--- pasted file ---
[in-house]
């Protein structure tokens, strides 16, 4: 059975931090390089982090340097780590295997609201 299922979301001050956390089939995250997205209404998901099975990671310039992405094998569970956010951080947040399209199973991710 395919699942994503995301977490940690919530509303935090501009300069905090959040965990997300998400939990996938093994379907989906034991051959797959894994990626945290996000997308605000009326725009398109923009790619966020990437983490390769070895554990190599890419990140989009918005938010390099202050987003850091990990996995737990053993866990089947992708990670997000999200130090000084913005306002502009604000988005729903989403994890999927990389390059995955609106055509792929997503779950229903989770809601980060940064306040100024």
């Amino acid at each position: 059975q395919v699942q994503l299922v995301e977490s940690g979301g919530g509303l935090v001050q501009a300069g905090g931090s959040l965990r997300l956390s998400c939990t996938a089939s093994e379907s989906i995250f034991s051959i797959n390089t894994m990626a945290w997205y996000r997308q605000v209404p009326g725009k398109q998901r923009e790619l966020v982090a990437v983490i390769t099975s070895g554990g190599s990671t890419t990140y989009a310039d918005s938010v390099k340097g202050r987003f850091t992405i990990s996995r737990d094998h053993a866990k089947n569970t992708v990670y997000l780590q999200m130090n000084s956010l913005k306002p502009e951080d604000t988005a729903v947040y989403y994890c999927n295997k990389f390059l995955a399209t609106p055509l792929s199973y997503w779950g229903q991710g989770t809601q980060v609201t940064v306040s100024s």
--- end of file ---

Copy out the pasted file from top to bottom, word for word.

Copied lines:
[in-house]
């Protein structure tokens, strides 16, 4: 059975931090390089982090340097780590295997609201 299922979301001050956390089939995250997205209404998901099975990671310039992405094998569970956010951080947040399209199973991710 395919699942994503995301977490940690919530509303935090501009300069905090959040965990997300998400939990996938093994379907989906034991051959797959894994990626945290996000997308605000009326725009398109923009790619966020990437983490390769070895554990190599890419990140989009918005938010390099202050987003850091990990996995737990053993866990089947992708990670997000999200130090000084913005306002502009604000988005729903989403994890999927990389390059995955609106055509792929997503779950229903989770809601980060940064306040100024």
């Amino acid at each position: 059975q395919v699942q994503l299922v995301e977490s940690g979301g919530g509303l935090v001050q501009a300069g905090g931090s959040l965990r997300l956390s998400c939990t996938a089939s093994e379907s989906i995250f034991s051959i797959n390089t894994m990626a945290w997205y996000r997308q605000v209404p009326g725009k398109q998901r923009e790619l966020v982090a990437v983490i390769t099975s070895g554990g190599s990671t890419t990140y989009a310039d918005s938010v390099k340097g202050r987003f850091t992405i990990s996995r737990d094998h053993a866990k089947n569970t992708v990670y997000l780590q999200m130090n000084s956010l913005k306002p502009e951080d604000t988005a729903v947040y989403y994890c999927n295997k990389f390059l995955a399209t609106p055509l792929s199973y997503w779950g229903q991710g989770t809601q980060v609201t940064v306040s100024s």